Zoom has been a major resource and tool that professors utilize for classes and to connect with students. But one factor within the video conferencing platform has altered the way Miami professors look at teaching — students’ cameras.
More specifically, the choice students make to keep their camera on or turn it off during class.
During a class conducted over Zoom, students are able to turn their device's camera on and off. Once off, the student and their surroundings will remain hidden, only prompting a black screen with their name or a picture until the student turns the camera function back on.
This feature has caused some difficulties for some professors. Not being able to see some students’ faces while instructing has been an obstacle they are fighting to overcome.
Oana Godeanu-Kenworthy, an associate teaching professor of American studies, doesn’t require students to have their cameras on during class. But, a few weeks ago, she sent out an email to her class strongly urging her students to do so.
“I am not forcing or requiring [students to turn their cameras on] because I realize that everybody's living and broadcasting situation is different,” Godeanu-Kenwoerthy said. “But, at the same time, it is important to be able to pick up on the non-verbal cues that we [professors] rely on when we teach face to face.”
She explained that students turning their cameras on during class helps professors adapt, provide better feedback and help students. If a student is about to say or wants to say something, if a student is nodding yes or no, a student who may be visibly confused on a topic — these are all body language cues she is no longer able to read once a student has their camera off.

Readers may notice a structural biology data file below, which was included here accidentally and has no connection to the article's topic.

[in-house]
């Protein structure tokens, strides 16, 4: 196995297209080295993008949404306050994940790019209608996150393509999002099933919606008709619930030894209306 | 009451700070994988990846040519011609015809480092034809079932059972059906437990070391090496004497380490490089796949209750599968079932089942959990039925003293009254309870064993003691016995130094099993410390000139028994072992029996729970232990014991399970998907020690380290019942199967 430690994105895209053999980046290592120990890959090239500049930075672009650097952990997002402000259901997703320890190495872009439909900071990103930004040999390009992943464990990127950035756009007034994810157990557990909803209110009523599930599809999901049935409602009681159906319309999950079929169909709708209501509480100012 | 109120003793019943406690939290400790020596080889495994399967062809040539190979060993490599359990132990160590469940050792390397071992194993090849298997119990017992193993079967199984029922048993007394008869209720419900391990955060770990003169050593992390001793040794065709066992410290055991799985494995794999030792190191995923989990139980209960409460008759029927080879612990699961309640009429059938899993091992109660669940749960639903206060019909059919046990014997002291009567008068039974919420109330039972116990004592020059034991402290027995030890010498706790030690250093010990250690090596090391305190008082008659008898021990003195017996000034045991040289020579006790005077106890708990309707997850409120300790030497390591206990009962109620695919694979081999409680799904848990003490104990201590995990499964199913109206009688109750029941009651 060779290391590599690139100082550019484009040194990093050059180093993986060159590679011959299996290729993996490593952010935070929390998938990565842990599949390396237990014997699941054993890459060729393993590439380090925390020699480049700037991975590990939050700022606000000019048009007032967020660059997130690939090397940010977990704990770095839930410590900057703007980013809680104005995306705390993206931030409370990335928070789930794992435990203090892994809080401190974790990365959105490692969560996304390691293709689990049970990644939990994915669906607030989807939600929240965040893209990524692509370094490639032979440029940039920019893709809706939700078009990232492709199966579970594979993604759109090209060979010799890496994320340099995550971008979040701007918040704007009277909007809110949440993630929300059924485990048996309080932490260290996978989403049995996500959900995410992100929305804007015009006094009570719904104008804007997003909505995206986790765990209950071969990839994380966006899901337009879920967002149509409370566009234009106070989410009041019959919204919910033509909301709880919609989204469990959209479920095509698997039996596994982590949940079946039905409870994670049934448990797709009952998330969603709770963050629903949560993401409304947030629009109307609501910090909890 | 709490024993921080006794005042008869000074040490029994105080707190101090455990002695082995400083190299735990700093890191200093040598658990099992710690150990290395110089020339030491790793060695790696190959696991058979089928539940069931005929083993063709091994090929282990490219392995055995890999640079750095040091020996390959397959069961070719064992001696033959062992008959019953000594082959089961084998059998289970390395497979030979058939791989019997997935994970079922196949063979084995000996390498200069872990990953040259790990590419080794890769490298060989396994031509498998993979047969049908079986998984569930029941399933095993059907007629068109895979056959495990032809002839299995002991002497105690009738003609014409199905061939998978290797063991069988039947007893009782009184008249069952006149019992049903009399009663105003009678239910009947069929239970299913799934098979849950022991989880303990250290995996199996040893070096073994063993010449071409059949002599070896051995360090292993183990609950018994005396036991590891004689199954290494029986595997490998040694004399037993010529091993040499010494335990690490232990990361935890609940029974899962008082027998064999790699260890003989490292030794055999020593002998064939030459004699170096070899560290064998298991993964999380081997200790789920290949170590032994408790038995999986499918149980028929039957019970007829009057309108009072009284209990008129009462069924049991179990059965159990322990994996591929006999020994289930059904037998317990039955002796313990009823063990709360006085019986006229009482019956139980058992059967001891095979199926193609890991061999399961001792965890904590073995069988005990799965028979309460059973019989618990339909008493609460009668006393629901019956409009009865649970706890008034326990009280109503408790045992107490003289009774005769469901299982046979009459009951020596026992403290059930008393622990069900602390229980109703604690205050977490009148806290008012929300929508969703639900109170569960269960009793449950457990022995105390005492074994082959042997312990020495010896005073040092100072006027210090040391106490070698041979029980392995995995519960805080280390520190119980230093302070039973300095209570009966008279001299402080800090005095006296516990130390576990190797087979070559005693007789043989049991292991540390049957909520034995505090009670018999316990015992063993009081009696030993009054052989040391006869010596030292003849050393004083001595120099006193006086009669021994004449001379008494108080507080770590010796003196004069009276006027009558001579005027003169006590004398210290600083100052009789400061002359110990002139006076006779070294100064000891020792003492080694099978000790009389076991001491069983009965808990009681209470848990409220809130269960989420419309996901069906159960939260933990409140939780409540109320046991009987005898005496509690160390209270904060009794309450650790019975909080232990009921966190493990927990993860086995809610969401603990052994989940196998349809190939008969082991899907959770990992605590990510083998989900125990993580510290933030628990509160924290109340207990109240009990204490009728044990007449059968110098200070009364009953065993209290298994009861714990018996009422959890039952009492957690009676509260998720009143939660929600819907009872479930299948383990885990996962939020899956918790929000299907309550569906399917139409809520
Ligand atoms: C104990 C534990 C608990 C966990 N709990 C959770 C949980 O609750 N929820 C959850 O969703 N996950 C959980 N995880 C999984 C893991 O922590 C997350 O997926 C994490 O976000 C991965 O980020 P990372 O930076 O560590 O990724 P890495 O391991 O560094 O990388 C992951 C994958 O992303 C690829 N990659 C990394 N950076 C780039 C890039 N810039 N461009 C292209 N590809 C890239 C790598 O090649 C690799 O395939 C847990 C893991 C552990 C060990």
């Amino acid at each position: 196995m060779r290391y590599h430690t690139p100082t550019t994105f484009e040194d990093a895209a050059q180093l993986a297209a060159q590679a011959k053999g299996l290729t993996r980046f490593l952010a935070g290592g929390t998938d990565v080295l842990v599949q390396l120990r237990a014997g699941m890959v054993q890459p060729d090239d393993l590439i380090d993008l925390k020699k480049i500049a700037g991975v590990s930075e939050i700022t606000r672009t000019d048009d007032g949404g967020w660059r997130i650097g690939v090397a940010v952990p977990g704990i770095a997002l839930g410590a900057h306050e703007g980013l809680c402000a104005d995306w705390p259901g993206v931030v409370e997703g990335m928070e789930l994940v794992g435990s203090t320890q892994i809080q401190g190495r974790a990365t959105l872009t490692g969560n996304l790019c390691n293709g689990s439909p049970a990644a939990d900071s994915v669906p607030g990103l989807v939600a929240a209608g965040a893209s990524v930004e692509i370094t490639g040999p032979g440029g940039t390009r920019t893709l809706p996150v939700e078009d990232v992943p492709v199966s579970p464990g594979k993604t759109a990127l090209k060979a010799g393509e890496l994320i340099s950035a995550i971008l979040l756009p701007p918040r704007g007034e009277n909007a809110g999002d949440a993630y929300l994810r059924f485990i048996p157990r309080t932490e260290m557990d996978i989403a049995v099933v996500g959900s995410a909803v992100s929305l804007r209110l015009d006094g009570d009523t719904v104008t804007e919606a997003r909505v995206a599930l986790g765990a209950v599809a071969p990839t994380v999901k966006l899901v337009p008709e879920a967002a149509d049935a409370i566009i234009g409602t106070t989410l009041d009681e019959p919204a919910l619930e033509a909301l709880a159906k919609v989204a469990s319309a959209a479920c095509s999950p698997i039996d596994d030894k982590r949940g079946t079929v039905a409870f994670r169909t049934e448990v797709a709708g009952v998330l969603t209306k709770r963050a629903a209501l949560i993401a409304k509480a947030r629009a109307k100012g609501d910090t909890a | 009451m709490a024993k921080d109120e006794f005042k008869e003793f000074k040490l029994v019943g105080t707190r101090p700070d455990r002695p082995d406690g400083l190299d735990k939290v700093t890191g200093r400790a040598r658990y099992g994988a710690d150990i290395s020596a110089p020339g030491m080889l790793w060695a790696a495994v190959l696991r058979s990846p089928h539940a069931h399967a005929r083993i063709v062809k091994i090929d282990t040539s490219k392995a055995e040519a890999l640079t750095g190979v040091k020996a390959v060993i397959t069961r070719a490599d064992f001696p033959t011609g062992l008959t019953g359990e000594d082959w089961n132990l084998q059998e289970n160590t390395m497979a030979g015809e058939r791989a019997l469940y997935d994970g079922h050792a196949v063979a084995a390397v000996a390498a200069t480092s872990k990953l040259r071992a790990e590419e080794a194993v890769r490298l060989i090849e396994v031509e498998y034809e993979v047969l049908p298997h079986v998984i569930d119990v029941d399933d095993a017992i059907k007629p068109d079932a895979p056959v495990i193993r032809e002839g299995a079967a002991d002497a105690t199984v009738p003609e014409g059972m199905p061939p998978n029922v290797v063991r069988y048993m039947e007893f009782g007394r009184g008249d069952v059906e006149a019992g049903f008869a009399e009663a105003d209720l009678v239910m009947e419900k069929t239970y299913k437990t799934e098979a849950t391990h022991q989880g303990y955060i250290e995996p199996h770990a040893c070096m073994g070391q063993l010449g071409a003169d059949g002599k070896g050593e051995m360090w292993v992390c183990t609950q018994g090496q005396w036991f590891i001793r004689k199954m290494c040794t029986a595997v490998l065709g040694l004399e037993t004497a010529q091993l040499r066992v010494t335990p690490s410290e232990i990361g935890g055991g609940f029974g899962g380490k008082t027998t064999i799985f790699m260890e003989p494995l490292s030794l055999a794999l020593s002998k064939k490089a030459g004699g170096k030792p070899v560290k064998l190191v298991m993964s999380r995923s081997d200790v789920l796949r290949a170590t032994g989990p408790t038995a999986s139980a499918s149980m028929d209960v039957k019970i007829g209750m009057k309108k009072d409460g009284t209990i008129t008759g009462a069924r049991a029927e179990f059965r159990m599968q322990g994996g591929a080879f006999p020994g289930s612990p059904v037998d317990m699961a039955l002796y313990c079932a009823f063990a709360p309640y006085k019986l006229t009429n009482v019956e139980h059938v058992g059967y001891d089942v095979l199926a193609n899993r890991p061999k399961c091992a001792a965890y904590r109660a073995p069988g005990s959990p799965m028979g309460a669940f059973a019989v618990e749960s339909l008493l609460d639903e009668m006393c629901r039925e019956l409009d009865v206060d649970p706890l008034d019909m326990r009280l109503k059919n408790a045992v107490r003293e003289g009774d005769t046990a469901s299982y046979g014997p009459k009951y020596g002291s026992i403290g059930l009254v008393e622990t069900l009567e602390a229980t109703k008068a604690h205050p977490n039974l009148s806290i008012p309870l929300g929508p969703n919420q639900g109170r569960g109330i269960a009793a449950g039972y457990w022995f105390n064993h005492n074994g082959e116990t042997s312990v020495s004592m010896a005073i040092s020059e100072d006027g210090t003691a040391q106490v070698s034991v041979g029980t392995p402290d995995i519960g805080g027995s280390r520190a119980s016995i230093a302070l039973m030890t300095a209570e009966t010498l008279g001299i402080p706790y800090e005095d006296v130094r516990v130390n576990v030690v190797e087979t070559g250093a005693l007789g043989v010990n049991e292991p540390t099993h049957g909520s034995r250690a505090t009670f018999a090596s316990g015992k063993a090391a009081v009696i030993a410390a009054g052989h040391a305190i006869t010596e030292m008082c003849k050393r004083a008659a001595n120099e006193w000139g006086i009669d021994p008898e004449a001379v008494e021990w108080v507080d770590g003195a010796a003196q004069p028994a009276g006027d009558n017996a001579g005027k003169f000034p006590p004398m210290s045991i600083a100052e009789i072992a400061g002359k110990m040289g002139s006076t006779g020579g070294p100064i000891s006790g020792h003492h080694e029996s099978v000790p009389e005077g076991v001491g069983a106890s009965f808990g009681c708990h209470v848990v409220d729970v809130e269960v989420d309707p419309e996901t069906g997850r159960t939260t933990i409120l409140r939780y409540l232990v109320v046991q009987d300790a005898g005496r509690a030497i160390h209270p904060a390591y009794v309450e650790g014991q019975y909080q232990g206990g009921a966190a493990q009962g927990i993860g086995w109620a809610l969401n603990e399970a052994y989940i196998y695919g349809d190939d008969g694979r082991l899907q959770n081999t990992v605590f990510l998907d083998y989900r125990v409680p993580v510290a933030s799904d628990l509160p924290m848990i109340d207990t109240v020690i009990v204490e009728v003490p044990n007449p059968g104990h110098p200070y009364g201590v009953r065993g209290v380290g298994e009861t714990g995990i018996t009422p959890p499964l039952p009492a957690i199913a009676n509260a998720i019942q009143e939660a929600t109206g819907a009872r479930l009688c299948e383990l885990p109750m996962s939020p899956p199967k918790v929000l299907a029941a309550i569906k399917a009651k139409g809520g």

Michaela Levendoski, a sophomore psychology major, explained why for almost all of her classes, she chooses not to have her camera active.
“I just don’t really feel like getting ready for class, you know?” she said.
Levendoski described how she doesn’t like being able to see herself while in class. She said it’s a major distraction, and she gets too focused on what she looks like, so it’s just easier to be able to lay in bed and keep the camera off to get the most out of her remote learning experience.
But she said there was one instance where she felt compelled to ignore her usual self protocol and turn her camera on.
“It was in one of my classes, there were like maybe seven people in the Zoom, and everyone had their cameras off while presenting their projects,” Levendoski said. “I felt really bad for my teacher because it felt so awkward, so when it was my turn to present, I turned my camera on to try to make it a little more comfortable for her.”
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After her presentation, Levendoski said she did notice her professor’s mood change in a positive way. She said she’s glad that she turned it on for that situation but will most likely stick to keeping her camera off for the majority of the time.
It’s uncertain how long Miami and schools across the country will have to continue with remote and hybrid learning. But for the foreseeable future, it seems like the decisions that students make regarding their cameras will be a choice that professors will encounter and work around.
“What I love about my job is the energy that happens in the classroom,” Godeanu-Kenworthy said. “You really can’t even try to replicate that without seeing students’ faces. That’s why turning on cameras means so much.”